Thursday, September 7, 2017
Connecting Another Generation's Dots
When it comes to thinking about those empty branches on my family tree—like the Broyles family I'm now plugging into my database—I can't help but recall one particular visual reminder. It's a photograph that comes from another genealogy blog, aptly named—yes, you guessed it—Empty Branches on the Family Tree. Blogger Linda Stufflebean uses the perfect visual complement to her blog's title: a photograph of a fully-grown tree with a significant portion of its bare branches lacking any of the green leaves covering the rest of the tree.
Living in a state which, only last summer, was deep in the clutches of a relentless drought, I run across such reminders as Linda's tree often as I drive around town. Lately, thinking of the missing branches on my own family tree, I can't help but return to brooding over that lack, every time I drive by one of those drought-stricken trees in town—especially now, as I take up the task of focusing on my Broyles family branch of my maternal line.
As genealogical projects go, this is not an overwhelming assignment. After all, if my goal is to be able to chart all the descendants of my third great grandparents, all I need do is push back the record one single generation. I already have documented the line from my mother back to my second great grandfather, Thomas Taliaferro Broyles, since it was his mother whose line provided me access to membership in the Daughters of the American Revolution.
But Thomas' father's line is a different story. I do have some information on Ozey R. Broyles children—Thomas' siblings—and I have been working through the process of documenting all their descendants.
Since I have access to genealogies of the Broyles family line, though, why not test the waters on these hundred-year-old resources to see how correct the data might be? Besides, if I can push back just one more generation, it will provide the insurance to help back my case if a DNA match on the Broyles line turns up a distant cousin who is just a little bit shy of the centiMorgan count necessary to firmly place the relationship in the camp of fourth cousin. Not to mention, this Broyles line, like many colonial families, had a tendency to intermarry, thus running me the risk of having a relationship show up as closer than it might have been in fact.
Ever the one to be prepared, I'm pushing back another generation. In one way, this is not too difficult a proposition. But in another way, it is: this was the era of families with many children, and in the case of the Broyles lines I'm working on, it seems they favored lots of daughters. This is also, incidentally, the era in which some women became invisible as they crossed the threshold from single to married status.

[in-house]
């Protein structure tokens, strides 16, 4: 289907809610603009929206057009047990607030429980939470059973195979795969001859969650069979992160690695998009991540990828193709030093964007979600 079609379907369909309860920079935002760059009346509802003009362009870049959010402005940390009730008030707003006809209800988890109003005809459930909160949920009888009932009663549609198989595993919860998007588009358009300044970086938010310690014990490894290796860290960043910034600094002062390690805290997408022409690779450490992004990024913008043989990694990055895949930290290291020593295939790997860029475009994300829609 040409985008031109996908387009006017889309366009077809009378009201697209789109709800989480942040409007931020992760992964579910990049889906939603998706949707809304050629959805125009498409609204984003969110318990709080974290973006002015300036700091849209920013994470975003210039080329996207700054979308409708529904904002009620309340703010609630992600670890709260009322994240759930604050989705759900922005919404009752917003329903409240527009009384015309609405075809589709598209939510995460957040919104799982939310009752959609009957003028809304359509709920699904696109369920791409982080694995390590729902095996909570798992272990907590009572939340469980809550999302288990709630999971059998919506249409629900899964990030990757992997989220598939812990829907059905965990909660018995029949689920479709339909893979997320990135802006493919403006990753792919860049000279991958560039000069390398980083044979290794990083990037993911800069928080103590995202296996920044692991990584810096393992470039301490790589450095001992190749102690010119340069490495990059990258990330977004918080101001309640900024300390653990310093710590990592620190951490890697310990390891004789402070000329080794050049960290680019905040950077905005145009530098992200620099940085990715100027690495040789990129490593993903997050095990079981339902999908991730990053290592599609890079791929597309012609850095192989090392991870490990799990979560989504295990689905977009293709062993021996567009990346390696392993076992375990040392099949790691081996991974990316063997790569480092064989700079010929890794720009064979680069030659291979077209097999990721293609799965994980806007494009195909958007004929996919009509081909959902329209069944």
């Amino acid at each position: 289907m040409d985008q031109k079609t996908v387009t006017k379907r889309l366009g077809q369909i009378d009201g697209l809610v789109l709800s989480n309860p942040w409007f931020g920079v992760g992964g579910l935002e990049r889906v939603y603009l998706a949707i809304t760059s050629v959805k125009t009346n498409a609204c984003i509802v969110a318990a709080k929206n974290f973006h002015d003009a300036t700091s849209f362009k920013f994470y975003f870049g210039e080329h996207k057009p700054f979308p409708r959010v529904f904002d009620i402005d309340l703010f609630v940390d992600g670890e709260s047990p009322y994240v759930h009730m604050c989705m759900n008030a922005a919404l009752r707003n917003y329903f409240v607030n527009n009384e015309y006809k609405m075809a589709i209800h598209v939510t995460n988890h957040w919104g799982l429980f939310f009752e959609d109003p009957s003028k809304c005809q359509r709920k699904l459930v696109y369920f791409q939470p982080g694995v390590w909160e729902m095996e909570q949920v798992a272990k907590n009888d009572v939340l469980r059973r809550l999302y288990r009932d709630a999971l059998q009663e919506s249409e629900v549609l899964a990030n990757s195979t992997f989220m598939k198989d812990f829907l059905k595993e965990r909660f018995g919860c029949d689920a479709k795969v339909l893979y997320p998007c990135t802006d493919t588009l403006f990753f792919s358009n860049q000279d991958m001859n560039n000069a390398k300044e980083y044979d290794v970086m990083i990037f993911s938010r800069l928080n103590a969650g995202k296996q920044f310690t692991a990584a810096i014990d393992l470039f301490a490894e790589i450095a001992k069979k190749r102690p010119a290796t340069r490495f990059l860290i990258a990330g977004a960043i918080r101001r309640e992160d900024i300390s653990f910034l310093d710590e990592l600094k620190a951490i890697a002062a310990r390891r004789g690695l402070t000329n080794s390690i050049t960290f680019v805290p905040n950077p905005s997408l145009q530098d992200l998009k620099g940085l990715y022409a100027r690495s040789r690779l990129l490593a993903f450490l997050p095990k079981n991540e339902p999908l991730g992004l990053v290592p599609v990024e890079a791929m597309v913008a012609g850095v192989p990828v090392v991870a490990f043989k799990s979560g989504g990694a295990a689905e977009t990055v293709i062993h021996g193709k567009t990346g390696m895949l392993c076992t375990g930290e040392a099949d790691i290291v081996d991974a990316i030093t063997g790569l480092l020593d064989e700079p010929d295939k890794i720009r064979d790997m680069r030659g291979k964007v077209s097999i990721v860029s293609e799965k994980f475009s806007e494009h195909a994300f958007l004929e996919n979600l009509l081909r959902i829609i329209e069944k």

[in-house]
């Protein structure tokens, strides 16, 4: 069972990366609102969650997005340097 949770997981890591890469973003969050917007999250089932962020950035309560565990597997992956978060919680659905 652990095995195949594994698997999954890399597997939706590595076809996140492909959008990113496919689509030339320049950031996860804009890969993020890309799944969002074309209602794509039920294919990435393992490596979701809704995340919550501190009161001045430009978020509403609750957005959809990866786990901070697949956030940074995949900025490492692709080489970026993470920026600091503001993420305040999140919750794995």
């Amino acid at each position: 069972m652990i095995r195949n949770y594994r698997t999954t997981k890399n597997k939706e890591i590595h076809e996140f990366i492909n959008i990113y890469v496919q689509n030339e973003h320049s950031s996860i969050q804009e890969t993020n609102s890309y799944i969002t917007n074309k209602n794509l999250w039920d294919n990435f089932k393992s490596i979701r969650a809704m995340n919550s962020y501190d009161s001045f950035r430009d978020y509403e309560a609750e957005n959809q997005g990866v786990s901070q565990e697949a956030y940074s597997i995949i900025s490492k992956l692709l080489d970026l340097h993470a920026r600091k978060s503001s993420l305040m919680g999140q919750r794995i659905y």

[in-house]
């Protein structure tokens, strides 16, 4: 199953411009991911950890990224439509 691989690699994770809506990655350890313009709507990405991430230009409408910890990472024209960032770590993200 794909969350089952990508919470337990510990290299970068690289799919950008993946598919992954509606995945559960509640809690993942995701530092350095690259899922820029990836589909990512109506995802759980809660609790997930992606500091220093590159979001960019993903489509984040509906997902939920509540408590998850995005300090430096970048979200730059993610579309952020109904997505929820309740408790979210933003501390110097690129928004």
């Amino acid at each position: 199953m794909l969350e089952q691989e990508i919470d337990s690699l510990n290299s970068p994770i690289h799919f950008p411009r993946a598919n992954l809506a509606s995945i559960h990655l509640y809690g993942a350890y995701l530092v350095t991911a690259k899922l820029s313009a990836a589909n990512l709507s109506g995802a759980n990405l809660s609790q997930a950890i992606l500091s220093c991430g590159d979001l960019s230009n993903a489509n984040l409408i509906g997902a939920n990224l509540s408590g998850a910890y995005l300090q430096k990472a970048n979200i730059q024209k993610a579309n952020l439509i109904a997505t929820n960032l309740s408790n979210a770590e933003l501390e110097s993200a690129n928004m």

To get started, yesterday I mentioned finding one genealogy—actually an annotated volume commenting on the work of another published genealogy—but in reality, it was only the first volume of that project. Heading to the book section at FamilySearch.org, I located several listings of genealogies containing Broyles family members, where I spied a resource for volume two of John Kenneth Broyles' critique of Arthur Leslie Keith's work.
Let the grunt work begin! I've pushed back one more generation to add Ozey R. Broyles' father, Aaron Broyles, and his wife, Frances Reed (or other phonetic spelling variations). I'm working my way through each of the seven siblings of Ozey that I've been able to locate, adding their information to my database, verifying the Keith and Broyles assertions with whatever documentation I can find independently, and then tackling their descendants, generation by generation.
This will take a while to complete, of course, but as I work, I'm making some discoveries, which I'll discuss in a few days. In the meantime, I'm also finding myself crossing ancestral trails that have been visited while pursuing other branches of my maternal family.
Sometimes, I wonder just how many of my ancestors' marriages were really between people who knew each other because they had migrated together from homes far removed from the eastern Tennessee area where I had found them. That, as it turns out, only serves to emphasize the validity of the concept of F.A.N. Clubs—the friends, neighbors and associates who turned out to be the traveling partners of our migrating ancestors.